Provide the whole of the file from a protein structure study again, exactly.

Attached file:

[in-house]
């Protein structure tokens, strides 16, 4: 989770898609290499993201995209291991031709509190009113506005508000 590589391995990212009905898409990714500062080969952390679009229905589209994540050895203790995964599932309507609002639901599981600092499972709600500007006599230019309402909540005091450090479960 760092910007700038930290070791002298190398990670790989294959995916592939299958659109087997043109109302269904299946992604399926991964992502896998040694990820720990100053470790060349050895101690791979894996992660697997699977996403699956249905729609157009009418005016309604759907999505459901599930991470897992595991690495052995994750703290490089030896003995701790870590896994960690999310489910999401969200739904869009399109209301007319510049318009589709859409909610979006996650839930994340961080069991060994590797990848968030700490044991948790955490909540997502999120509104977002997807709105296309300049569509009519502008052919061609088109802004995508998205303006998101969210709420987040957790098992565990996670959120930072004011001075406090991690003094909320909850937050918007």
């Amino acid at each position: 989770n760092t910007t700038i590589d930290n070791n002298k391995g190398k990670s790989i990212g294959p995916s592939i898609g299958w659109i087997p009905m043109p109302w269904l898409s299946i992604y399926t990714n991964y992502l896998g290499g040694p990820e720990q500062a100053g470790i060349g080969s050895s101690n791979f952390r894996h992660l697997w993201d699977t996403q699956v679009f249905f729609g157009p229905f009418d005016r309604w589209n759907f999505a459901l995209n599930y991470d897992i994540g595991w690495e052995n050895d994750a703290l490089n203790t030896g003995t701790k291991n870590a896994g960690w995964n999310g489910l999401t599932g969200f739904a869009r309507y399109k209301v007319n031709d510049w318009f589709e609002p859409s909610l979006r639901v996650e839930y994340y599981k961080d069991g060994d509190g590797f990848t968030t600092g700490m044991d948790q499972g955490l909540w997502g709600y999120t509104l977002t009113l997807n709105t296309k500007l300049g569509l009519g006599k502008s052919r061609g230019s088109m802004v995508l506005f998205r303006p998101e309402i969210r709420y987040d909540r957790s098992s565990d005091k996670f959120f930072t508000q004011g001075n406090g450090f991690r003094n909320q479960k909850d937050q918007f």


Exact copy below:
[in-house]
């Protein structure tokens, strides 16, 4: 989770898609290499993201995209291991031709509190009113506005508000 590589391995990212009905898409990714500062080969952390679009229905589209994540050895203790995964599932309507609002639901599981600092499972709600500007006599230019309402909540005091450090479960 760092910007700038930290070791002298190398990670790989294959995916592939299958659109087997043109109302269904299946992604399926991964992502896998040694990820720990100053470790060349050895101690791979894996992660697997699977996403699956249905729609157009009418005016309604759907999505459901599930991470897992595991690495052995994750703290490089030896003995701790870590896994960690999310489910999401969200739904869009399109209301007319510049318009589709859409909610979006996650839930994340961080069991060994590797990848968030700490044991948790955490909540997502999120509104977002997807709105296309300049569509009519502008052919061609088109802004995508998205303006998101969210709420987040957790098992565990996670959120930072004011001075406090991690003094909320909850937050918007």
């Amino acid at each position: 989770n760092t910007t700038i590589d930290n070791n002298k391995g190398k990670s790989i990212g294959p995916s592939i898609g299958w659109i087997p009905m043109p109302w269904l898409s299946i992604y399926t990714n991964y992502l896998g290499g040694p990820e720990q500062a100053g470790i060349g080969s050895s101690n791979f952390r894996h992660l697997w993201d699977t996403q699956v679009f249905f729609g157009p229905f009418d005016r309604w589209n759907f999505a459901l995209n599930y991470d897992i994540g595991w690495e052995n050895d994750a703290l490089n203790t030896g003995t701790k291991n870590a896994g960690w995964n999310g489910l999401t599932g969200f739904a869009r309507y399109k209301v007319n031709d510049w318009f589709e609002p859409s909610l979006r639901v996650e839930y994340y599981k961080d069991g060994d509190g590797f990848t968030t600092g700490m044991d948790q499972g955490l909540w997502g709600y999120t509104l977002t009113l997807n709105t296309k500007l300049g569509l009519g006599k502008s052919r061609g230019s088109m802004v995508l506005f998205r303006p998101e309402i969210r709420y987040d909540r957790s098992s565990d005091k996670f959120f930072t508000q004011g001075n406090g450090f991690r003094n909320q479960k909850d937050q918007f």